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Margaret Morganroth Gullette, Ph D, is a leading scholar in age studies—especially ageism’s effects on the midlife years. Feminism had brought changes for women, rights movements had brought changes for black people and disabled people, and the—well, there was no widespread, organized movement for older people. Margaret Morganroth Gullette, Ph D, for one, was optimistic.For more than 35 years, through books, essays and teaching, Gullette has educated people about ageism and provided thoughtful commentary on the changing American culture. In 1988, the midlife-studies scholar published a book called Safe at Last in the Middle Years about how middle age wasn’t always depicted as such a downer in fiction anymore. Unfortunately, it got stalled somewhere along the way.(“They” refers to people causing or benefiting from the “subjugation” of older people.) “They destroy confidence in our own powers, lessen our autonomy, and make many accept, willingly or not, an unnecessarily dependent or abject life.” To begin to reduce ageism, Gullette calls for “a revolution in perception and empathy” across all ages and throughout society.
Then there are the people who want to cut out the social safety net—the entire Republican Congress right now.
They want to cut Social Security, Medicare—what I call the first-generation solutions to ageism. SCF: You want to start a revolution against ageism. MMG: Children should be where families start in anti-ageism.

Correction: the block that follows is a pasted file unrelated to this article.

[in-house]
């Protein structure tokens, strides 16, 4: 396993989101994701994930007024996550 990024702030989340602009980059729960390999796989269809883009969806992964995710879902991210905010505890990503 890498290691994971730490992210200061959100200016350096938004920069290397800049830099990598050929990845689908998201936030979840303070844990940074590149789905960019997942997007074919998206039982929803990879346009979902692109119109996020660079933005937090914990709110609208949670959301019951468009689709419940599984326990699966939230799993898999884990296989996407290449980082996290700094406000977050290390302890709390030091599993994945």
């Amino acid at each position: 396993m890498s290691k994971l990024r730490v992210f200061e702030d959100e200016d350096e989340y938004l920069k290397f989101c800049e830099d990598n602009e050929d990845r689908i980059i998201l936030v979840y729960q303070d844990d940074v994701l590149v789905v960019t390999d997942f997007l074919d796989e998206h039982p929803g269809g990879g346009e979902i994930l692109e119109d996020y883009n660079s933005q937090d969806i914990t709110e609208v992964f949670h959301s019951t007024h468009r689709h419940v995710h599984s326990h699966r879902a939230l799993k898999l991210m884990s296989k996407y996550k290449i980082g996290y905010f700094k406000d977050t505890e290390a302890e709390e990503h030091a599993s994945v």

SCF: The 13 items in your “Declaration of Grievances” are varied and inclusive.
For example, you mention distorted depictions of older people in the arts, discriminatory laws and hiring practices, and the treatment of older people as burdens. MMG: The “Declaration of Grievances” covers the grievances that the book covers. Now when I started writing the book, I did not think that I was going to write the “Declaration of Grievances.” In fact, quite the contrary.
And in 1989, at 47 years old, she wrote an essay for the New York Times called “Midlife Exhilaration.” “As the largest age group in the country, our tastes, our opinions, our dollars can make changes,” she wrote in the essay. In fact, since she began studying it, ageism has strengthened, Gullette, now 75, contends—and it’s hitting people younger than ever.
“Lacking its own passionate movement, ageism remains the most stubbornly, perplexing naturalized of the isms,” Gullette points out in her latest book, (2017).
Education—while it can’t do everything in this ageist ideology, it can do a lot. The first 10 minutes of every class—it could be longer—I asked students to come in with anything that was about age or ageism.
So I focus in the book  on the college years, and I actually have a chapter that’s about teaching anti-ageism in a freshman composition course. Some of them might want to do a Google search for ageism, and they would find the material.
This article is the next in our series on the future of aging: interviews with people who are experts in their fields and are also visionaries.
We’re asking them to talk about what they believe will happen in the years ahead to change the experience of aging.